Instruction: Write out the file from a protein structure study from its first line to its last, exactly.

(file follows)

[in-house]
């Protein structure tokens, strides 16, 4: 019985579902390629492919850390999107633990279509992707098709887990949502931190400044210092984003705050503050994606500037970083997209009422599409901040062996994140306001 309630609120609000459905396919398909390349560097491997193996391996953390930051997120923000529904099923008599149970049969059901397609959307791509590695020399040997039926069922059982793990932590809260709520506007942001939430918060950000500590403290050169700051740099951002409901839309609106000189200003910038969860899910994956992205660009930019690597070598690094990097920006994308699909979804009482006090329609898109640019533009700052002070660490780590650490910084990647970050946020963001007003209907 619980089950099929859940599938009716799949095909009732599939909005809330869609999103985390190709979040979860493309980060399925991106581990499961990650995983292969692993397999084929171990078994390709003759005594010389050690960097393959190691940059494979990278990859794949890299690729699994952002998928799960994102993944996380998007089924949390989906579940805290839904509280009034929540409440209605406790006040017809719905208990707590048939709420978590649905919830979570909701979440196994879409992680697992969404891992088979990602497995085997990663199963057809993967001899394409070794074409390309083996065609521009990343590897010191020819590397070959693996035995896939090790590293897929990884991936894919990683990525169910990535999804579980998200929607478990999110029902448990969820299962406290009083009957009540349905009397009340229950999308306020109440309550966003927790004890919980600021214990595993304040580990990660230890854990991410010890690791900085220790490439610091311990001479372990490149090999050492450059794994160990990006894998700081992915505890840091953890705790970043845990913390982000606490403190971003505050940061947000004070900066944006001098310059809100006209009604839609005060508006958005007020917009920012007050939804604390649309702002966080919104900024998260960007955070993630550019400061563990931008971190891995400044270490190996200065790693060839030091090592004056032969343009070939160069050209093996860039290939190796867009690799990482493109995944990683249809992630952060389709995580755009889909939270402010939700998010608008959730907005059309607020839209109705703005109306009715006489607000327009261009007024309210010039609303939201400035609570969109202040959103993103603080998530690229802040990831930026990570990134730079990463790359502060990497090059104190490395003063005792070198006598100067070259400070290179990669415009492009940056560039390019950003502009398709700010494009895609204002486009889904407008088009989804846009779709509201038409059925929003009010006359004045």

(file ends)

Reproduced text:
[in-house]
């Protein structure tokens, strides 16, 4: 019985579902390629492919850390999107633990279509992707098709887990949502931190400044210092984003705050503050994606500037970083997209009422599409901040062996994140306001 309630609120609000459905396919398909390349560097491997193996391996953390930051997120923000529904099923008599149970049969059901397609959307791509590695020399040997039926069922059982793990932590809260709520506007942001939430918060950000500590403290050169700051740099951002409901839309609106000189200003910038969860899910994956992205660009930019690597070598690094990097920006994308699909979804009482006090329609898109640019533009700052002070660490780590650490910084990647970050946020963001007003209907 619980089950099929859940599938009716799949095909009732599939909005809330869609999103985390190709979040979860493309980060399925991106581990499961990650995983292969692993397999084929171990078994390709003759005594010389050690960097393959190691940059494979990278990859794949890299690729699994952002998928799960994102993944996380998007089924949390989906579940805290839904509280009034929540409440209605406790006040017809719905208990707590048939709420978590649905919830979570909701979440196994879409992680697992969404891992088979990602497995085997990663199963057809993967001899394409070794074409390309083996065609521009990343590897010191020819590397070959693996035995896939090790590293897929990884991936894919990683990525169910990535999804579980998200929607478990999110029902448990969820299962406290009083009957009540349905009397009340229950999308306020109440309550966003927790004890919980600021214990595993304040580990990660230890854990991410010890690791900085220790490439610091311990001479372990490149090999050492450059794994160990990006894998700081992915505890840091953890705790970043845990913390982000606490403190971003505050940061947000004070900066944006001098310059809100006209009604839609005060508006958005007020917009920012007050939804604390649309702002966080919104900024998260960007955070993630550019400061563990931008971190891995400044270490190996200065790693060839030091090592004056032969343009070939160069050209093996860039290939190796867009690799990482493109995944990683249809992630952060389709995580755009889909939270402010939700998010608008959730907005059309607020839209109705703005109306009715006489607000327009261009007024309210010039609303939201400035609570969109202040959103993103603080998530690229802040990831930026990570990134730079990463790359502060990497090059104190490395003063005792070198006598100067070259400070290179990669415009492009940056560039390019950003502009398709700010494009895609204002486009889904407008088009989804846009779709509201038409059925929003009010006359004045």